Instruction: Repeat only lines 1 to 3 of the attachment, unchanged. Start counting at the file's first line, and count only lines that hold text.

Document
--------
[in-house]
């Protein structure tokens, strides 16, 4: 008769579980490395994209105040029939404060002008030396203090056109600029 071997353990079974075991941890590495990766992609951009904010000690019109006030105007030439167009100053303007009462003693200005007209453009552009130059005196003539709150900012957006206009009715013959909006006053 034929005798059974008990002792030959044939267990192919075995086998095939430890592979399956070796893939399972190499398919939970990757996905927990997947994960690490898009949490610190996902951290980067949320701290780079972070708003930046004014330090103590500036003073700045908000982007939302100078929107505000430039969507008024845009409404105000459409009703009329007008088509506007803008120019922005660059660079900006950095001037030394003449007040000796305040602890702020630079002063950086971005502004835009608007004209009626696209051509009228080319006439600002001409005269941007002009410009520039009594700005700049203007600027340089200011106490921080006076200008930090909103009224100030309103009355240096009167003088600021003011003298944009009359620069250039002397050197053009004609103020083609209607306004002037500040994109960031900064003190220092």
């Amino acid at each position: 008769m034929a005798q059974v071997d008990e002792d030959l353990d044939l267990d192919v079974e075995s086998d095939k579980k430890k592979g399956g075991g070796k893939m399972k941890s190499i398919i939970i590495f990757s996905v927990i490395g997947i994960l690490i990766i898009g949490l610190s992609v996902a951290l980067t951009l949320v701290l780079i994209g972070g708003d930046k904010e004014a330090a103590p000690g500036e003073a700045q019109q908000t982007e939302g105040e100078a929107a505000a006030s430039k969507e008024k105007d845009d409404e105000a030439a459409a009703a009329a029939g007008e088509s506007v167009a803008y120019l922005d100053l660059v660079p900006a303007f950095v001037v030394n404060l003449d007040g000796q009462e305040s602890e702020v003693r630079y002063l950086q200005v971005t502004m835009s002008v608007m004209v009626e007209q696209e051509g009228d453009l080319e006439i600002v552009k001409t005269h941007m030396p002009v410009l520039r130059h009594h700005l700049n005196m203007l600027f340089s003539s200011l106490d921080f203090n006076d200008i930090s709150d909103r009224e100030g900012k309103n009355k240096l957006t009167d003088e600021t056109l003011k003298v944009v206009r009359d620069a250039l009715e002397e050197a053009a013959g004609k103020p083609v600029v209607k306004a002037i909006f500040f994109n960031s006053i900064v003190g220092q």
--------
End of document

[in-house]
């Protein structure tokens, strides 16, 4: 008769579980490395994209105040029939404060002008030396203090056109600029 071997353990079974075991941890590495990766992609951009904010000690019109006030105007030439167009100053303007009462003693200005007209453009552009130059005196003539709150900012957006206009009715013959909006006053 034929005798059974008990002792030959044939267990192919075995086998095939430890592979399956070796893939399972190499398919939970990757996905927990997947994960690490898009949490610190996902951290980067949320701290780079972070708003930046004014330090103590500036003073700045908000982007939302100078929107505000430039969507008024845009409404105000459409009703009329007008088509506007803008120019922005660059660079900006950095001037030394003449007040000796305040602890702020630079002063950086971005502004835009608007004209009626696209051509009228080319006439600002001409005269941007002009410009520039009594700005700049203007600027340089200011106490921080006076200008930090909103009224100030309103009355240096009167003088600021003011003298944009009359620069250039002397050197053009004609103020083609209607306004002037500040994109960031900064003190220092």
């Amino acid at each position: 008769m034929a005798q059974v071997d008990e002792d030959l353990d044939l267990d192919v079974e075995s086998d095939k579980k430890k592979g399956g075991g070796k893939m399972k941890s190499i398919i939970i590495f990757s996905v927990i490395g997947i994960l690490i990766i898009g949490l610190s992609v996902a951290l980067t951009l949320v701290l780079i994209g972070g708003d930046k904010e004014a330090a103590p000690g500036e003073a700045q019109q908000t982007e939302g105040e100078a929107a505000a006030s430039k969507e008024k105007d845009d409404e105000a030439a459409a009703a009329a029939g007008e088509s506007v167009a803008y120019l922005d100053l660059v660079p900006a303007f950095v001037v030394n404060l003449d007040g000796q009462e305040s602890e702020v003693r630079y002063l950086q200005v971005t502004m835009s002008v608007m004209v009626e007209q696209e051509g009228d453009l080319e006439i600002v552009k001409t005269h941007m030396p002009v410009l520039r130059h009594h700005l700049n005196m203007l600027f340089s003539s200011l106490d921080f203090n006076d200008i930090s709150d909103r009224e100030g900012k309103n009355k240096l957006t009167d003088e600021t056109l003011k003298v944009v206009r009359d620069a250039l009715e002397e050197a053009a013959g004609k103020p083609v600029v209607k306004a002037i909006f500040f994109n960031s006053i900064v003190g220092q």